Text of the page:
Get Inspired By These Powerful Commencement Quotes From Female Leaders

Get Inspired By These Powerful Commencement Quotes

From Female Leaders

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With many fabulous leaders of tomorrow graduating in these coming weeks, the words they hear at their commencements will guide them into their future. We collected some amazing addresses by women we all look up to. They may inspire you in all areas of your life, even if your own graduation is many years behind you.

Michelle Obama at Eastern Kentucky University, 2013  

“If you’re a Democrat, spend some time talking to a Republican. And if you’re a Republican, have a chat with a Democrat. Maybe you’ll find some common ground, maybe you won’t. But if you honestly engage with an open mind and an open heart, I guarantee you’ll learn something. And goodness knows we need more of that, because we know what happens when we only talk to people who think like we do — we just get more stuck in our ways, more divided, and it gets harder to come together for a common purpose.”

Michelle Obama Courtesy of Kentucky
Maya Angelou at Wellesley College, 1982

What you have first is your courage,” she said. “You may lean against it, it will hold you up, you have that. And the joy of achievement, the ecstasy of achievement. It enlightens and lightens at the same time. It is a marvelous thing. Today, your joy begins, today your work begins. You are phenomenal. I believe that women are phenomenal. I know us to be.”

Amy Poehler Courtesy of The Lala

“As you navigate through the rest of your life, be open to collaboration. Other people and other people’s ideas are often better than your own. Find a group of people who challenge and inspire you, spend a lot of time with them, and it will change your life.”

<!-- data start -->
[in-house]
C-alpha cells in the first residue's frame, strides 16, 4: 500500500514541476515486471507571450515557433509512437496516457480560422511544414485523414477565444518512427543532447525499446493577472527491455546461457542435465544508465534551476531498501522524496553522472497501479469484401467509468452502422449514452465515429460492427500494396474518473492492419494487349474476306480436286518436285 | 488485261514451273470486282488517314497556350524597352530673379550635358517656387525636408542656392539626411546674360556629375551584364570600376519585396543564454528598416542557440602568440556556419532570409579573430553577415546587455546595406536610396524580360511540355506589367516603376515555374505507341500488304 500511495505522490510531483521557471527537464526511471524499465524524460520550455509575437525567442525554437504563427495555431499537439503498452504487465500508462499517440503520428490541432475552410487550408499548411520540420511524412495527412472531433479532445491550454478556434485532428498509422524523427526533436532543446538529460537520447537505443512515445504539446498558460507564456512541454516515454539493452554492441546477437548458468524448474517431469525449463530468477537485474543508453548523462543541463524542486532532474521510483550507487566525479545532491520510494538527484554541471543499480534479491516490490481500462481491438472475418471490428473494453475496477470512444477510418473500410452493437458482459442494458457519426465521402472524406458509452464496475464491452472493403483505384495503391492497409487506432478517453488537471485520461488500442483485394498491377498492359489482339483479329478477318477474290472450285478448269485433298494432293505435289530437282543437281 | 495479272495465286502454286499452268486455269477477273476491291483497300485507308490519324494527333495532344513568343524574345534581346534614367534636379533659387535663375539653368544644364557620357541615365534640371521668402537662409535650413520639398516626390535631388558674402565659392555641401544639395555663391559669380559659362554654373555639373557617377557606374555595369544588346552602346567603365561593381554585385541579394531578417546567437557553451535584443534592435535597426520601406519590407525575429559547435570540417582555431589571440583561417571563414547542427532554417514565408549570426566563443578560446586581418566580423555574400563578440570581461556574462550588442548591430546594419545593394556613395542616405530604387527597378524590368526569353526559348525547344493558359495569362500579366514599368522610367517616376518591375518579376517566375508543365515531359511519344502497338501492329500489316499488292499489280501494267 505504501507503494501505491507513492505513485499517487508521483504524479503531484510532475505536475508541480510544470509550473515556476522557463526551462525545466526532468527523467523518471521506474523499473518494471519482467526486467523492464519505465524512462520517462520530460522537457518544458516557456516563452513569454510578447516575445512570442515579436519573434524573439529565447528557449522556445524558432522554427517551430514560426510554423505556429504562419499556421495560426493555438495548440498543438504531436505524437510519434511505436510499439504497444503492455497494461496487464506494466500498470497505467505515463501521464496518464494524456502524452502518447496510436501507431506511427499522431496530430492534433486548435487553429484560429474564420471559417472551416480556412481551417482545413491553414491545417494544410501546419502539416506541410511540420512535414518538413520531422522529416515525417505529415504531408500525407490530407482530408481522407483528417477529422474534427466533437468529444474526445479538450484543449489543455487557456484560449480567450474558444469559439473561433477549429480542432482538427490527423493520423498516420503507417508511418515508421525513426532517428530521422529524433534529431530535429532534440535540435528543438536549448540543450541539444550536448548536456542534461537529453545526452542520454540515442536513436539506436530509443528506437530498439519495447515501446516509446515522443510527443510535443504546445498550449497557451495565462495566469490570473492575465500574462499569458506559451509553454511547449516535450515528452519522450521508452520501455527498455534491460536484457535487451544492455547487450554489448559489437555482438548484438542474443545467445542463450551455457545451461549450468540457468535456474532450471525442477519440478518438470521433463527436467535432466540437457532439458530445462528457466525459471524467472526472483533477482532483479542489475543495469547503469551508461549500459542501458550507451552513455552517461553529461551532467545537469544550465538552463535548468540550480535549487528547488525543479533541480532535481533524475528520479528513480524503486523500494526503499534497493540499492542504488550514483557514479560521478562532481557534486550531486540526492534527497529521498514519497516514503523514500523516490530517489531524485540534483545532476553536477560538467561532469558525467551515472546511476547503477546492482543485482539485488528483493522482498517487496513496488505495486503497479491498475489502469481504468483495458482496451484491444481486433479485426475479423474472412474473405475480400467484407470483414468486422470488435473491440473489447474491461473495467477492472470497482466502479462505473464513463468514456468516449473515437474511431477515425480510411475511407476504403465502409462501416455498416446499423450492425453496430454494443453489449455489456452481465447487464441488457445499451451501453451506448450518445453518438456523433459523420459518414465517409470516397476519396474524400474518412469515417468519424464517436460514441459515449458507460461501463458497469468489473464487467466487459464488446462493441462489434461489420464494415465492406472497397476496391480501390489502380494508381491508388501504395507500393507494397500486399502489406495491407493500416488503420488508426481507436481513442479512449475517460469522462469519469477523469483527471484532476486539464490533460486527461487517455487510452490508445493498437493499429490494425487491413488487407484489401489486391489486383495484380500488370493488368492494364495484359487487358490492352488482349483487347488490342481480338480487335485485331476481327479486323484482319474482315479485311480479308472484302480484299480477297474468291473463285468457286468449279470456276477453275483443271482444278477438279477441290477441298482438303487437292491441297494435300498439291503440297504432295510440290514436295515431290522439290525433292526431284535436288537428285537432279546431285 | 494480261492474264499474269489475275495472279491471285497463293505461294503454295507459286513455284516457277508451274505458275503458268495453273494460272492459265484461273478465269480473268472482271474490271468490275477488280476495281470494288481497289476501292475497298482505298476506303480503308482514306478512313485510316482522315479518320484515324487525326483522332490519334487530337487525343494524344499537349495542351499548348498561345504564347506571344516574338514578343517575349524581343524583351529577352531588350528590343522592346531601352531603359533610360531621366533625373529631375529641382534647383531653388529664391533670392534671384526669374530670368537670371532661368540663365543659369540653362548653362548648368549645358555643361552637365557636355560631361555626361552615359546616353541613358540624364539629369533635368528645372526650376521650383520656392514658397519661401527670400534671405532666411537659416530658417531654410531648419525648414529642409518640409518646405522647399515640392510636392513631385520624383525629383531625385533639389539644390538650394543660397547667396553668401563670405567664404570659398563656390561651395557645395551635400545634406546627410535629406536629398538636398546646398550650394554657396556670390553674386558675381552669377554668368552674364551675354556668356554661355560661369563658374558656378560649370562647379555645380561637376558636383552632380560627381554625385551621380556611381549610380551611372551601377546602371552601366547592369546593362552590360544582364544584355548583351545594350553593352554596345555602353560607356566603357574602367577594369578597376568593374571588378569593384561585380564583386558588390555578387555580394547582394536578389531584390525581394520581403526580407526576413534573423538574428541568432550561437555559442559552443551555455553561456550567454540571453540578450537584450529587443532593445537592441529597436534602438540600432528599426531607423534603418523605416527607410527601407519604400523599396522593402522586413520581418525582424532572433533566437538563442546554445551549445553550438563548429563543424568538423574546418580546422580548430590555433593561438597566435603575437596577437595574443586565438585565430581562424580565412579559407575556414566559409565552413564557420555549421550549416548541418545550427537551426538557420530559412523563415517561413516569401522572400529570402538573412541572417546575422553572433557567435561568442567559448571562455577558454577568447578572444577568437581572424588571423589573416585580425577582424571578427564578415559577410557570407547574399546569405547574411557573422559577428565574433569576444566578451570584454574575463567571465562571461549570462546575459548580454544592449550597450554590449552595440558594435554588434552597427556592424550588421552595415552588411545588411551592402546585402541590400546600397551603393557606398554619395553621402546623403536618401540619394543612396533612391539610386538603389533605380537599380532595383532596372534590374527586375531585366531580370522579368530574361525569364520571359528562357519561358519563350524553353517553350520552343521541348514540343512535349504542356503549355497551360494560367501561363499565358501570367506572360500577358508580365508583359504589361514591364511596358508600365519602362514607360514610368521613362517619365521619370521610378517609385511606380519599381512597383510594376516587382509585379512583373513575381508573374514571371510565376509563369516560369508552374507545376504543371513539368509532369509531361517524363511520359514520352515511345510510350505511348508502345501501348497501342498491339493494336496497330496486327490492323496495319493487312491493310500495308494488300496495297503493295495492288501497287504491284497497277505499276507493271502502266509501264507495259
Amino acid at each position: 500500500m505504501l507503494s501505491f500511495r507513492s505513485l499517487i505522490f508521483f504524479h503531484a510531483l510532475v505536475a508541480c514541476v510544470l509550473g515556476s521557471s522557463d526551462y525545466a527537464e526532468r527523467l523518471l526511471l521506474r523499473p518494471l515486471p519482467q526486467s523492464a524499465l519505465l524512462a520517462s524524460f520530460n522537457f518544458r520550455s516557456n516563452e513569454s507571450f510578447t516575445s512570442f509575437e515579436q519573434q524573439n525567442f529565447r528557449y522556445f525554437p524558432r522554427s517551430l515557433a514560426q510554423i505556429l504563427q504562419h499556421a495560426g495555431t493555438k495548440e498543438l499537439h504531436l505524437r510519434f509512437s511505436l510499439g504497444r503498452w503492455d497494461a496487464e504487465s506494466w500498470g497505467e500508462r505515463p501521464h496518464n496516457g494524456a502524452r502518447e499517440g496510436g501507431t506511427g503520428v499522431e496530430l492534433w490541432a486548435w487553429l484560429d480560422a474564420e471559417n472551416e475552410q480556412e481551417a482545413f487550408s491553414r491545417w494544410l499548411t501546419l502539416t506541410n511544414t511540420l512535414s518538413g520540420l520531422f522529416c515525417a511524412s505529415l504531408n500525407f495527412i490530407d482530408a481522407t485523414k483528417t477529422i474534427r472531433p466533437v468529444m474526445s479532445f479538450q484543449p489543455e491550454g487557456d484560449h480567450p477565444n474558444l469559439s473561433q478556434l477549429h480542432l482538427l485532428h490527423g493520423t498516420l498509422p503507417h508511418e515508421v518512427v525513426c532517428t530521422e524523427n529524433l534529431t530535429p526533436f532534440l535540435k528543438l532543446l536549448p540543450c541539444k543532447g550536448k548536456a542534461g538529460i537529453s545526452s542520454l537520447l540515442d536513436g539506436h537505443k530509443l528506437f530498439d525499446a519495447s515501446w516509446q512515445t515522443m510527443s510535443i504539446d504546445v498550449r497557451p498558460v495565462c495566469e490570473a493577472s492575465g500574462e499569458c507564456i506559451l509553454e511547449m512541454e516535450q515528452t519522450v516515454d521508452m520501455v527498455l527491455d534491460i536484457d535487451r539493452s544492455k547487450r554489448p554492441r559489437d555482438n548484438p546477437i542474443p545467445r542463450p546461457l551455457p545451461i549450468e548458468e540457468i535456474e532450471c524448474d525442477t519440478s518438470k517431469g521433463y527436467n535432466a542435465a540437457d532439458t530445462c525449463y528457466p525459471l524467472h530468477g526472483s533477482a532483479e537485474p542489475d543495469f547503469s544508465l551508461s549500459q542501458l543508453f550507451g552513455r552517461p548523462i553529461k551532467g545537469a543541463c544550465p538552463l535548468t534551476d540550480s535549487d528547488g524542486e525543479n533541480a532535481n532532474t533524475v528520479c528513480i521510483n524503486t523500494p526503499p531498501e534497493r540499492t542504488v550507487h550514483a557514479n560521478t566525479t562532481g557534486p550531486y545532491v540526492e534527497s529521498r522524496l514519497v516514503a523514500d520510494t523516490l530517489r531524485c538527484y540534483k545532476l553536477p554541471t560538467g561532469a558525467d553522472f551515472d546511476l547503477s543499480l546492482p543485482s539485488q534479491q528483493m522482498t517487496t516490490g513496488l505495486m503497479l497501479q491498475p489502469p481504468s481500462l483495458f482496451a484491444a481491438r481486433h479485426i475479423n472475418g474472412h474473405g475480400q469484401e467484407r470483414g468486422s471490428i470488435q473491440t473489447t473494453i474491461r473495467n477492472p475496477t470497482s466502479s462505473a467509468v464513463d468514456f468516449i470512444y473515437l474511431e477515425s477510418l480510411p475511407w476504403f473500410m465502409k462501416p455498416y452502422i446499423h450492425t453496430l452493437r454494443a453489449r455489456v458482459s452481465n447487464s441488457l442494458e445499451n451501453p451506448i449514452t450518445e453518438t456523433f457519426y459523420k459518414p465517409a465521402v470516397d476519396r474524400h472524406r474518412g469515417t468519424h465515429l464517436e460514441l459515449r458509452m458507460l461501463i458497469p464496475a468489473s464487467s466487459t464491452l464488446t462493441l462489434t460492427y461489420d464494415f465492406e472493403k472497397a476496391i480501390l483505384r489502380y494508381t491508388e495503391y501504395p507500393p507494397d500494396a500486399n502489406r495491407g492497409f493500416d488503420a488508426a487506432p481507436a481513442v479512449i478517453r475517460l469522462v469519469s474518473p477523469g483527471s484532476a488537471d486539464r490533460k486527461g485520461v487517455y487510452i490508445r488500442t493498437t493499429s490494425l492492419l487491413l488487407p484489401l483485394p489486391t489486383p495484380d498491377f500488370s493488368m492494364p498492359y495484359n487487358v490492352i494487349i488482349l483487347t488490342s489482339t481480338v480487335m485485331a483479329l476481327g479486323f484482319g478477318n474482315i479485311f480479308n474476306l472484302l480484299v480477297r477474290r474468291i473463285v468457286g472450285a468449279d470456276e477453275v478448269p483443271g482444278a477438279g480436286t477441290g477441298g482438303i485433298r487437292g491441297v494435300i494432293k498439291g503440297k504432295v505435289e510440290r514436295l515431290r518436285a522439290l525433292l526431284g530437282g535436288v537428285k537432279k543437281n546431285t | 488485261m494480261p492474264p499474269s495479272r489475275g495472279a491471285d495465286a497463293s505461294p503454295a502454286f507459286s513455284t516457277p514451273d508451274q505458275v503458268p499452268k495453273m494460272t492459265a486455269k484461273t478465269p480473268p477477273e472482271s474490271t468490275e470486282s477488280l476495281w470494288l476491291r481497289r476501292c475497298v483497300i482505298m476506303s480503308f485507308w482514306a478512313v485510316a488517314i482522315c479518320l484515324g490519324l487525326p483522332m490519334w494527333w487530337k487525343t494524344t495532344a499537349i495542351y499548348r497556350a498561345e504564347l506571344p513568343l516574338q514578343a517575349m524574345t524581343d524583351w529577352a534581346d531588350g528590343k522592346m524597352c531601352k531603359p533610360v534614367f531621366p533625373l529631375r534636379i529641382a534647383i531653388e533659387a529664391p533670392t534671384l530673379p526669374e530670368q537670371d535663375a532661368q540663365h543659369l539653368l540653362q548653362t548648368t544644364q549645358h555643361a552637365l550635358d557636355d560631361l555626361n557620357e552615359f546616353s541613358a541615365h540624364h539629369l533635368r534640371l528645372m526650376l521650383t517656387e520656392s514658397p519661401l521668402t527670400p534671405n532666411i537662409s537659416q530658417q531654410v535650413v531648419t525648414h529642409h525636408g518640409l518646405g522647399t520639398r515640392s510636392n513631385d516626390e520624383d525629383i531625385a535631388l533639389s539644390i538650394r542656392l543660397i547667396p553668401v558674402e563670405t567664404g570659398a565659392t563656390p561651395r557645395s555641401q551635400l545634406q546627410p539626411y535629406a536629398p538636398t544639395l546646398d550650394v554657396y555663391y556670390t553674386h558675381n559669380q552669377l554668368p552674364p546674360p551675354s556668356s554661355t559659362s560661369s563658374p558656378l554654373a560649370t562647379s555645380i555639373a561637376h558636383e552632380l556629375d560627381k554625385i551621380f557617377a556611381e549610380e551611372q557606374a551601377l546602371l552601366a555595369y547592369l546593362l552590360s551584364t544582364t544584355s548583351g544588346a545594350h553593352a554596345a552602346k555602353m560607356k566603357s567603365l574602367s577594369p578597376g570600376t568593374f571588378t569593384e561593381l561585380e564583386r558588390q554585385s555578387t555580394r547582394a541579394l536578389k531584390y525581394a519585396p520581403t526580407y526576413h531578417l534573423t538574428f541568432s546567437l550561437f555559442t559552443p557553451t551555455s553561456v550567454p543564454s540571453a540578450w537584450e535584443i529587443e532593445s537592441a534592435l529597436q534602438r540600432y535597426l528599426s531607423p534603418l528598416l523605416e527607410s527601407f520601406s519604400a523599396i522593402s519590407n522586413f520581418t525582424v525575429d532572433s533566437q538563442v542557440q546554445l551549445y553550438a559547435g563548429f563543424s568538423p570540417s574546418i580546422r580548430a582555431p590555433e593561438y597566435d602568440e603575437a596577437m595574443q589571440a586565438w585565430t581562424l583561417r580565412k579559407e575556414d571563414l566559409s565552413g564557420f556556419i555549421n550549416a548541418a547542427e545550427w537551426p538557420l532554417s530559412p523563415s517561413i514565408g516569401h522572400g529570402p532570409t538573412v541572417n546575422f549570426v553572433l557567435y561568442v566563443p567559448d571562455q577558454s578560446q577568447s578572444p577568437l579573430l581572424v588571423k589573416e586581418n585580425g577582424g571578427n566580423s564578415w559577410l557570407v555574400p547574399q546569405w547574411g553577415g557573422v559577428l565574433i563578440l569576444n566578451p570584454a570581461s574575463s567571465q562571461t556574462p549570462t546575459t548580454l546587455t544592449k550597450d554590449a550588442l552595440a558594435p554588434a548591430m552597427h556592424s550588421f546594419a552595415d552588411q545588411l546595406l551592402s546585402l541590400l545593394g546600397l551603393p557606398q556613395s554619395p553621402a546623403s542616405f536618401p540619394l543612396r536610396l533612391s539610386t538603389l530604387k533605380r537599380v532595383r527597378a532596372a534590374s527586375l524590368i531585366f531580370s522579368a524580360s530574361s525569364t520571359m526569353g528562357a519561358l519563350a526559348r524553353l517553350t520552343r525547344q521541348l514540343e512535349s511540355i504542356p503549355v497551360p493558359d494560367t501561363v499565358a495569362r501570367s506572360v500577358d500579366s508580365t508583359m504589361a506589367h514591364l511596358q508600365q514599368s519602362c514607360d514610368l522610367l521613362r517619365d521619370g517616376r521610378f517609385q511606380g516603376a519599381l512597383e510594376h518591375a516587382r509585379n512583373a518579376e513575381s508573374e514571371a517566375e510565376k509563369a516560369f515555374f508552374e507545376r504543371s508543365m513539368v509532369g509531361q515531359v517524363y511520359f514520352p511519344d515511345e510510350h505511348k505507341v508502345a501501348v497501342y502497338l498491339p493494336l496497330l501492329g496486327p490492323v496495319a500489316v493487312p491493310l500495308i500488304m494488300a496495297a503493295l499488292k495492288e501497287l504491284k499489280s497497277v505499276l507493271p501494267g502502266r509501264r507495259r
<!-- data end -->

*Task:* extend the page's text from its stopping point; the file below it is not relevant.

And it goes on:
Dr. Ruth Westheimer, Trinity College, 2004

“If there is one lesson you should learn today, it’s not to waste one precious second of your life. You should never say ‘I’m bored’ or ‘I’m tired’ or ‘there’s nothing to do.’ There’s so much to do that you can’t possibly let one second slip by that’s not filled to the brim. For example, there are something like 130,000 books published in this country every single year…Or if you look at the newspaper there’s always a concert or a play or a movie to go to. And there are museums filled with exhibits. And a whole world of wonders to visit. And there are friends and family to see. Sporting events to take part in. Fabulous foods to taste. Delicious wines to sip. And, in my special arena, great moments to share with a partner.”

Ellen DeGeneres at Tulane University 2009

“Never follow anyone else’s path, unless you’re in the woods and you’re lost and you see a path and by all means you should follow that. Don’t give advice, it will come back and bite you in the ass. Don’t take anyone’s advice. So my advice to you is to be true to yourself and everything will be fine.”

“Use your knowledge and your heart to stand up for those who can’t stand. Speak for those who can’t speak. Be a beacon of light, for those whose lives have become dark. Fight the good fight against global warming. Be a part of all that is good and decent. Be an ambassador for the kind of world you want to live in.”

Shonda RhimesDartmouth, 2014